Durban’s Green Climate Fund

“Finding a workable way forward is the defining issue at Durban,” said Ms Christiana Figueres, Executive Secretary of the United Nations Framework Convention on Climate Change, better known as the UNFCCC.

For two weeks in Durban, 195 Parties to the Convention adopted in Rio de Janeiro at the United Nations Conference on Environment and Development  in 1992 (the “Rio Earth Summit”) met to discuss the immediate future of the Kyoto Protocol, further commitments of developed countries and evolution of a broader mitigation framework. They also met to hash out details for long term funding arrangements beyond 2012.

At Durban, the most likely success will be progress on the Green Climate Fund. The Fund, agreed upon in Cancun last year, is meant to provide adequate, long-term financing for developing countries, and will be in addition to existing financial mechanisms such as the Global Environment Facility, Fast-Start Finance, Adaptation Fund and other special funds.

The Report of the Transitional Committee for the design of the Green Climate Fund was released just ten days before the Durban talks. This report has been the centre of debate at the Conference of Parties to the UN Framework Convention on Climate Change (COP) meetings chaired by the COP President, Maite Nkoana-Mashabane.

Negotiators are eager to firm up the Green Climate Fund’s details, so as to ensure that a decision can be made in Durban. The goal is to provide adequate, predictable, continuous, long-term funding to developing countries, reaching US$100 billion per year by 2020. However, there are many outstanding issues to be discussed in the final week of negotiations, such as initial capitalization of the fund, sources of funding, a legal framework and access to the fund, guidance under the COP and the selection of the 24 board members, one trustee and host country.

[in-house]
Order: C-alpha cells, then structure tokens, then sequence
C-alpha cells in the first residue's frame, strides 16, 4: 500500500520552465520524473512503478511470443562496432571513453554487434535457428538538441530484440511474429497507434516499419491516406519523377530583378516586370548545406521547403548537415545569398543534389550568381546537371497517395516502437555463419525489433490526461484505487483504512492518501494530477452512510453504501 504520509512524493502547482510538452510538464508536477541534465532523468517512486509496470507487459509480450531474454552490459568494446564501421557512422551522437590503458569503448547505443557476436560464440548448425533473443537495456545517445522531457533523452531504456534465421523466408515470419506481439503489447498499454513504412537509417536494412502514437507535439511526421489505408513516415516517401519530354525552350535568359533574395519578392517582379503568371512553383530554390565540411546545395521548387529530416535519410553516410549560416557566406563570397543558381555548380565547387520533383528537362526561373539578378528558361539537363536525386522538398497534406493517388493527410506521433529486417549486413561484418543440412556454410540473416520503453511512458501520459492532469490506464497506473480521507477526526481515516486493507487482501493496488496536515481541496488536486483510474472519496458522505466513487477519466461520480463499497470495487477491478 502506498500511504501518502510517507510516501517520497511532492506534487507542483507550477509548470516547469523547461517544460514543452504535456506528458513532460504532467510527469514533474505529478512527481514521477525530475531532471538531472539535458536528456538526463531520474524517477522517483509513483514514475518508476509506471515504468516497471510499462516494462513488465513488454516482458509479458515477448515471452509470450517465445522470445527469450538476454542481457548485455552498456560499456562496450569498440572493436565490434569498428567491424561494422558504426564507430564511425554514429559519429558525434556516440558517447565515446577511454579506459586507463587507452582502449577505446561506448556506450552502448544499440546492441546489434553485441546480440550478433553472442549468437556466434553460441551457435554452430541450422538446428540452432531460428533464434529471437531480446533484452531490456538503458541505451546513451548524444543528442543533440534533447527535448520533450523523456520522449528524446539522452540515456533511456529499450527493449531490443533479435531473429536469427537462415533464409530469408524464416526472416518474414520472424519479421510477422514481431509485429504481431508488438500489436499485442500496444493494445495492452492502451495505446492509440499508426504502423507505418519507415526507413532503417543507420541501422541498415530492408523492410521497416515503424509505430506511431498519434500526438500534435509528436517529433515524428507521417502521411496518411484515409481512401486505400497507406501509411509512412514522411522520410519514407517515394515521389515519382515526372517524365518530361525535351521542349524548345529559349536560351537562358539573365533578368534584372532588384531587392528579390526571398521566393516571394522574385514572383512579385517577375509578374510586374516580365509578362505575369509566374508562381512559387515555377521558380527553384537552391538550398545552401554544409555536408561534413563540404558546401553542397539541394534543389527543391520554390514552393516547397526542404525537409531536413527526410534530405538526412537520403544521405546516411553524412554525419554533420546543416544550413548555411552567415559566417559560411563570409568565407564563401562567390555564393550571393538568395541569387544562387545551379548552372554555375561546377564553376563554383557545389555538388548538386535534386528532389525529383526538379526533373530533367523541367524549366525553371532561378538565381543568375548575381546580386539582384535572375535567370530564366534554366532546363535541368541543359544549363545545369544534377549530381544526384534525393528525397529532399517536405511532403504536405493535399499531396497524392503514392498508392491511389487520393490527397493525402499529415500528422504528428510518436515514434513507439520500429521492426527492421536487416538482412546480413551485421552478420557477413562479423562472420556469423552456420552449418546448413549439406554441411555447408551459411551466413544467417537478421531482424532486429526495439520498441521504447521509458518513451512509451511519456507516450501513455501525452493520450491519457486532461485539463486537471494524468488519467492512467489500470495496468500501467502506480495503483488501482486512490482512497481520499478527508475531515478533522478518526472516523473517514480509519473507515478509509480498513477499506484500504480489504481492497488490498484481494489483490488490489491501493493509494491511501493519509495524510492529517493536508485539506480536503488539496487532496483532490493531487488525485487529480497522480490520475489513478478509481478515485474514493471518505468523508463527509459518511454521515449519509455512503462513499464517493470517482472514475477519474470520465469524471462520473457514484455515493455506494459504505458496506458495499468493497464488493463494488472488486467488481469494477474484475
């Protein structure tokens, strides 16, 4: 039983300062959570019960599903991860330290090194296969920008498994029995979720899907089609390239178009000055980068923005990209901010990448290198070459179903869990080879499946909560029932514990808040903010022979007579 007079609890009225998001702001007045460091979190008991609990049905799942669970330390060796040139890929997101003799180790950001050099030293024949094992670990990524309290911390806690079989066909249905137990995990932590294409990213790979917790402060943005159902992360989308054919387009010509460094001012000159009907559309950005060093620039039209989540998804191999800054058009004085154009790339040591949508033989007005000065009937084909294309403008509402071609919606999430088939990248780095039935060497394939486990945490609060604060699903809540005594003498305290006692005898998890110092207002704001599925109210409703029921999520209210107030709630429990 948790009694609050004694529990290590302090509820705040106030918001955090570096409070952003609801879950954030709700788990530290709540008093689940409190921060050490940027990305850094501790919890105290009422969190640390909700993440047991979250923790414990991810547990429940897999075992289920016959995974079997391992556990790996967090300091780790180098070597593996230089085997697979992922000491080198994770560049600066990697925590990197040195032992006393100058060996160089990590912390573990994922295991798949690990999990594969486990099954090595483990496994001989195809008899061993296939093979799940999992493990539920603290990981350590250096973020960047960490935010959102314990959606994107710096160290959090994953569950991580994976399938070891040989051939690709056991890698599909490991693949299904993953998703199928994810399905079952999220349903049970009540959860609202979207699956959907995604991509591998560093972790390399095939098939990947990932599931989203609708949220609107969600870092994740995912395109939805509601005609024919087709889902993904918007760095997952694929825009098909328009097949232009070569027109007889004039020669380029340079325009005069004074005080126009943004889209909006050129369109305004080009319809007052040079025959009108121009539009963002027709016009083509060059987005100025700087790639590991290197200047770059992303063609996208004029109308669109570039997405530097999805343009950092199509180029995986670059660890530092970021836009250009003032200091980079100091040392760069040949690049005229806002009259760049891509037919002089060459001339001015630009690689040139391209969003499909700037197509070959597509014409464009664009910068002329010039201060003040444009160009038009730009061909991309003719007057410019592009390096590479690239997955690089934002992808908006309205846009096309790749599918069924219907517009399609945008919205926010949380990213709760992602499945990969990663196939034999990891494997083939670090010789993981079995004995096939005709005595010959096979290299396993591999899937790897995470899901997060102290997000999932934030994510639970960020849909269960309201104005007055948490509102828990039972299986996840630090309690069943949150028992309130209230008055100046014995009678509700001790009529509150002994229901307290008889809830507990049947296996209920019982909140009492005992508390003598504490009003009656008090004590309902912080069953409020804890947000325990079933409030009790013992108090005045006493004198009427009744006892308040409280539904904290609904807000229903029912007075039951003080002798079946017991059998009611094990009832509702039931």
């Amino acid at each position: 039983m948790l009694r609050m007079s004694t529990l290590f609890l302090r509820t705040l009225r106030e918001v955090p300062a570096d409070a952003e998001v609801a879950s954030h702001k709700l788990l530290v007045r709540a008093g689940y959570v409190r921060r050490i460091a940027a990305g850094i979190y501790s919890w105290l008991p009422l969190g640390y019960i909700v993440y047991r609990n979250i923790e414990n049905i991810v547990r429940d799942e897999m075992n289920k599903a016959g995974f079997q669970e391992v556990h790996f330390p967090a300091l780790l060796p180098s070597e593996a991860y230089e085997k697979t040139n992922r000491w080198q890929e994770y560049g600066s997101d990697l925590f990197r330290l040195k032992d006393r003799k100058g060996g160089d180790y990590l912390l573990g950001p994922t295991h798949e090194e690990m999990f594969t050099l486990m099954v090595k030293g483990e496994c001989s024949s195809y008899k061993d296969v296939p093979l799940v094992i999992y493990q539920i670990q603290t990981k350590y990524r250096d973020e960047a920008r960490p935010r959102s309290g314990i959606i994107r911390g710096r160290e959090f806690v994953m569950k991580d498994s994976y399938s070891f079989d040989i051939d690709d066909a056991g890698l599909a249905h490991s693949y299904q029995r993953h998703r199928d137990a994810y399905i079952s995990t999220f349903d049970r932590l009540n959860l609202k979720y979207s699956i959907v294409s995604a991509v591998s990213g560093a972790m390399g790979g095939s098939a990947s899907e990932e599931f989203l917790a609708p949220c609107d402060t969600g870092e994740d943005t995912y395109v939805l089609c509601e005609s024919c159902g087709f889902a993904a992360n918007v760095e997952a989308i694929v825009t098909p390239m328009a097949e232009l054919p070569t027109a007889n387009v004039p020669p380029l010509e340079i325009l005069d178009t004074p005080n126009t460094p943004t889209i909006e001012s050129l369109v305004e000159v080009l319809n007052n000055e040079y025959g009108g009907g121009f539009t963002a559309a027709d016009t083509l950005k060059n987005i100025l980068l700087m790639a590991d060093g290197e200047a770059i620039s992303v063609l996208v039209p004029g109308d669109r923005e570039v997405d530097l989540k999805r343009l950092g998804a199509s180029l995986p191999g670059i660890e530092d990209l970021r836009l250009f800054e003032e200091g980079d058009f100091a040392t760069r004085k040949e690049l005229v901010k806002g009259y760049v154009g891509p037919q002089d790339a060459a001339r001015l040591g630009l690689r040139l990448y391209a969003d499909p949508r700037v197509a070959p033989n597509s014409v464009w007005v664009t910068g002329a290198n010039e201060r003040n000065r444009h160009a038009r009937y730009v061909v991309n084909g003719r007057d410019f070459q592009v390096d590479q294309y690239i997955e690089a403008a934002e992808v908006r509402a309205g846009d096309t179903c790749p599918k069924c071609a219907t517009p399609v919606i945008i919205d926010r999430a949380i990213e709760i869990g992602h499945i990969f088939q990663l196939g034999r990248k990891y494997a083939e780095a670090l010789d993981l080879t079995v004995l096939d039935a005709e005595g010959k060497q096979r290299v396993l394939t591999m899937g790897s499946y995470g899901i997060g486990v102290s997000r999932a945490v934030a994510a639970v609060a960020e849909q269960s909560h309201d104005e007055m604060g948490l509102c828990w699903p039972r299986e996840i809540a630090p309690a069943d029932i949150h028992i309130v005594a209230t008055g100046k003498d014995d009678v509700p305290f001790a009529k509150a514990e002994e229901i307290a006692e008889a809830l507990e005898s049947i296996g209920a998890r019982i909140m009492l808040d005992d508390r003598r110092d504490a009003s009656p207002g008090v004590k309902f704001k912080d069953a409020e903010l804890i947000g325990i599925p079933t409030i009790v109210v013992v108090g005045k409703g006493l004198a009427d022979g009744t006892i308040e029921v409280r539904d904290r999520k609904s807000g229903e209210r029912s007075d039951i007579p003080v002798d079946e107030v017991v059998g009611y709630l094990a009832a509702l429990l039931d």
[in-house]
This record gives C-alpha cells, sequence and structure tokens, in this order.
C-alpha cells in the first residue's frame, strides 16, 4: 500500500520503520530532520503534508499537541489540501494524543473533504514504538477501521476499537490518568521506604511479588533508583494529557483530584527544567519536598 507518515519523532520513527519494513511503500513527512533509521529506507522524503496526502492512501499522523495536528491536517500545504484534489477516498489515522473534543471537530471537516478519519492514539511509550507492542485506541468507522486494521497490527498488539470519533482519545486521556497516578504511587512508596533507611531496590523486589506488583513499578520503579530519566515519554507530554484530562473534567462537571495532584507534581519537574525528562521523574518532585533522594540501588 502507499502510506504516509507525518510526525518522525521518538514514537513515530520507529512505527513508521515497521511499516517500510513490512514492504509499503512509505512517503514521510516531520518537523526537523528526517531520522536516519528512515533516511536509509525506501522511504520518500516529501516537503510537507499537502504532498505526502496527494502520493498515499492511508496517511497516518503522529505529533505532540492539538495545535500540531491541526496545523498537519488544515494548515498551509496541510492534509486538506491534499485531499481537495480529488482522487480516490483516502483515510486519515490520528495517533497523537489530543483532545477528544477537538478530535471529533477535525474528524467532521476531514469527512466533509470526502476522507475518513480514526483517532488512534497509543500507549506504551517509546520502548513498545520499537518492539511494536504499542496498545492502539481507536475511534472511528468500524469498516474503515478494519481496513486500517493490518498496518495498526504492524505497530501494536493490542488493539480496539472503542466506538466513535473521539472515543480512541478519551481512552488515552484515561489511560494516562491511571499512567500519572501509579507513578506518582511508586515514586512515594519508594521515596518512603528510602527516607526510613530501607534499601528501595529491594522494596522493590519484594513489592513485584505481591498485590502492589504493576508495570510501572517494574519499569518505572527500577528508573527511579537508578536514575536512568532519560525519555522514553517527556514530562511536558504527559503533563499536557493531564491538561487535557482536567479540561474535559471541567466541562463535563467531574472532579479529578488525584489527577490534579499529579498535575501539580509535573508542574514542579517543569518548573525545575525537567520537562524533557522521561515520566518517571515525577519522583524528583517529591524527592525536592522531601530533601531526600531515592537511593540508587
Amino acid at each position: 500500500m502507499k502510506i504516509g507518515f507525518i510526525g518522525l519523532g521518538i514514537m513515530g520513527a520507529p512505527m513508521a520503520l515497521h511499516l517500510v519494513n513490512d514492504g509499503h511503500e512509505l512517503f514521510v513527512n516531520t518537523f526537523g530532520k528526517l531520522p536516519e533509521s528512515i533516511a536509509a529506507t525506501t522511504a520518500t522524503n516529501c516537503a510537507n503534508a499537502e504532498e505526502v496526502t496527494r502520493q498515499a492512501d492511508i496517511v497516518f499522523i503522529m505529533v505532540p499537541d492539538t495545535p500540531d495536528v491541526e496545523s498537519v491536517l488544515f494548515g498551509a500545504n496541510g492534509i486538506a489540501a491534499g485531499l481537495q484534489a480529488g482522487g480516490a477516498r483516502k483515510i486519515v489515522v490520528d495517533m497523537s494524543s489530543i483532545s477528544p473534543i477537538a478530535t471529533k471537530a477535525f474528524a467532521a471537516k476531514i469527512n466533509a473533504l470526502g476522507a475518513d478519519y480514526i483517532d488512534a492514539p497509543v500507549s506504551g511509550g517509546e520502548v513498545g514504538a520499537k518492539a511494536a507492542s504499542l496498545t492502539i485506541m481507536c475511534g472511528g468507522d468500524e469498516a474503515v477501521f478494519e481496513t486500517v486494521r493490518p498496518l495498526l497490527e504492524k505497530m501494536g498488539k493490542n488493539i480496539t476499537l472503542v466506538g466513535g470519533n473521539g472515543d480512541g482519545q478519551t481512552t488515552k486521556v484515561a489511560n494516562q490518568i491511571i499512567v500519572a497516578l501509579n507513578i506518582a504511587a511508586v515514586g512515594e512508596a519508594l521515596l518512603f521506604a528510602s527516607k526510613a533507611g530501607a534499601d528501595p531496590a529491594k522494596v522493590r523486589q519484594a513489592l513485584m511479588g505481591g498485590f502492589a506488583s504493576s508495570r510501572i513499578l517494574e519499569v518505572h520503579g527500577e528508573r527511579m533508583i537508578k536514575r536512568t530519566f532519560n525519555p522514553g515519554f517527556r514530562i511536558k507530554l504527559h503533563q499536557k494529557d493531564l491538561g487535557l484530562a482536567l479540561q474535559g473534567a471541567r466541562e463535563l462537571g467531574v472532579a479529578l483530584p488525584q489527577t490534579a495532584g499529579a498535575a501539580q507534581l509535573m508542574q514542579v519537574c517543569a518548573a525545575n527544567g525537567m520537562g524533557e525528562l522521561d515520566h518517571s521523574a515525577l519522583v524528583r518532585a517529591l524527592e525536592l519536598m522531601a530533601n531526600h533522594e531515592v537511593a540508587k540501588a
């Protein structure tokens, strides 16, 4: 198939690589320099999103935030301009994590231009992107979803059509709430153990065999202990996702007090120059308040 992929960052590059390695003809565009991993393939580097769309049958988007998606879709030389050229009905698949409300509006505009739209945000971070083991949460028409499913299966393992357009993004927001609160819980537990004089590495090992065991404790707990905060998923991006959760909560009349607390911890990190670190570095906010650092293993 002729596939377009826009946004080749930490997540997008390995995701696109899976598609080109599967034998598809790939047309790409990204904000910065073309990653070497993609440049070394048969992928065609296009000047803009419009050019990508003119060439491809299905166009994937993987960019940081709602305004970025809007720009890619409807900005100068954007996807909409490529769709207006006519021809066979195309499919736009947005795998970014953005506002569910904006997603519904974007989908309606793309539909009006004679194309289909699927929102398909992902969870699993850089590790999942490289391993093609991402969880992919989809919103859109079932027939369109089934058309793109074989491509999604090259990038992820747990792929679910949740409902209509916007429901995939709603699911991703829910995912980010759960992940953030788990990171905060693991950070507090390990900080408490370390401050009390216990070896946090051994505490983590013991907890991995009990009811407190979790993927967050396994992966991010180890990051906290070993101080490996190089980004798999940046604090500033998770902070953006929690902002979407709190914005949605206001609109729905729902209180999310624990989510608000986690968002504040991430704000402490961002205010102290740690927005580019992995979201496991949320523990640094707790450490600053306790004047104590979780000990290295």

The Report of the Transitional Committee is seen by the Parties to the Convention as a “compromise”, striking a good balance among many views. Though some negotiators have indicated that they are willing to take the report “as is”, most are of the view that more details need to be provided before the fund can be fully operational. However, this is unlikely to be a deal breaker.

The Green Climate Fund will be the first multilateral financial instrument to be negotiated in an open, transparent and inclusive manner. The Transitional Committee meetings, which took place over the course of 2011 in Mexico City, Tokyo, Geneva and Cape Town, were open to observers.

Singapore’s Chief Negotiator for Climate Change, Ambassador Burhan Gafoor, is a member of the Transitional Committee for the design of the Green Climate Fund and presented statements on behalf of Singapore at the COP17 Plenary sessions pertaining to the Fund. He highlighted that it was important to build consensus and move forward in an open, transparent and inclusive manner.

To be successful, it is imperative for the meetings in Durban to address further commitments of developed countries and the evolution of the broader mitigation framework under the convention, while ensuring the differentiated participation of developing countries. Environmental integrity must also be addressed within all the subsidiary bodies of the UNFCCC and its Kyoto Protocol. To do this, transparent, open, comprehensive and global institutional support is required. The immediate future of the Kyoto Protocol and a longer path to a broader binding climate regime needs to be in sight.

As this climate meeting marathon enters its final phase, it is important to see that failure to overcome a deadlock will put the world in peril. However, some parties, including the United States, are still not ready and are unlikely to accept commitments in the foreseeable future.  Many are looking to the world’s four emerging giants – Brazil, South Africa, India and China, also known as the BASIC countries – to show leadership towards a second commitment period. For now, we can only eagerly watch and wait for the “Durban Package” to be revealed on Friday.

Melissa Low is an Energy Analyst at the Energy Studies Institute at the National University of Singapore.

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